A 'Bold Effort'

Promise of I Promise
Posted on 08/20/2018
Image of Editorial IconThe following is a letter to the editor published 8/19/18 in the Akron Beacon Journal/Ohio.com. Its author is the executive director of the Buckeye Associaton of School Administrators (BASA).

The opening of the 2018-19 school year brings not only the normal enthusiasm and anxieties, but it ushers in a bold experiment to address the needs of under-performing third- and fourth-grade students in Akron.

In many ways, the program at the I Promise School resembles a combination of proven strategies, best practices and bold innovations that one might more typically find in a charter or private school. However, I Promise is an Akron public school subject to the same Ohio laws and state rules as any other public school in the state.

The collaboration among the Akron Public Schools, the LeBron James Family Foundation and their many partners serves as an example of how a community can share programs and services to benefit its children.

An important element of the I Promise program is the wraparound services available not only to the students but also to their families. The impact of school-based physical and mental health services has been well documented throughout the nation in hundreds of schools, particularly those serving higher numbers of economically disadvantaged students.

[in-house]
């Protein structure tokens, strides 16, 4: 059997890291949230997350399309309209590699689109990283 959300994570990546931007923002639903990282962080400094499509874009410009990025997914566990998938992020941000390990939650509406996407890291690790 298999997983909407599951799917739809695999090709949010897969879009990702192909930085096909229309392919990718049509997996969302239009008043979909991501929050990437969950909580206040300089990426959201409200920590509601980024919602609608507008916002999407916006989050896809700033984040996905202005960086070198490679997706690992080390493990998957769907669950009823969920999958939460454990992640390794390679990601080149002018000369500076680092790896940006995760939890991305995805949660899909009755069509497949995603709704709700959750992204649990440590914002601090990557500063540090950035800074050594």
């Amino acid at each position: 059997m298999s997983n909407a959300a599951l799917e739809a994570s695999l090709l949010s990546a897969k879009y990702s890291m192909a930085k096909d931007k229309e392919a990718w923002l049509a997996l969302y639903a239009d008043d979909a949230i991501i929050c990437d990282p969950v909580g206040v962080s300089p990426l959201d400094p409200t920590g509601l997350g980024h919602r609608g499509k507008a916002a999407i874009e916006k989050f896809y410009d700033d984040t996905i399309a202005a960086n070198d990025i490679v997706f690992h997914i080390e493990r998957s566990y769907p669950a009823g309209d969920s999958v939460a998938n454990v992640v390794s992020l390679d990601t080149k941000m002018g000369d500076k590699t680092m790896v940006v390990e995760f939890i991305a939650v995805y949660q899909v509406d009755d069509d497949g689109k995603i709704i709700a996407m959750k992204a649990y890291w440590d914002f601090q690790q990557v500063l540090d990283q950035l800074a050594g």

At I Promise, such services will also serve families, but there will be many more opportunities (including employment assistance, GED preparation and an available food bank).

The instructional program, with its emphasis on STEM learning and tutorial interventions, incorporates social-emotional learning to develop positive life skills. The trauma-informed approach to engaging students is intended to assist students in coping with other events in their lives outside the school day.

We at the Buckeye Association of School Administrators salute the collaboration among the Akron city schools administration, board of education, the James Family Foundation, the numerous partners and the Akron Education Association in founding the I Promise School.

School officials across Ohio should monitor this bold effort occurring not in the private sector but in the bright light of public oversight. If its promise achieves the success envisioned by its founders, it will be a model worthy of duplication.

Kirk Hamilton
Executive director
Buckeye Association of School Administrators
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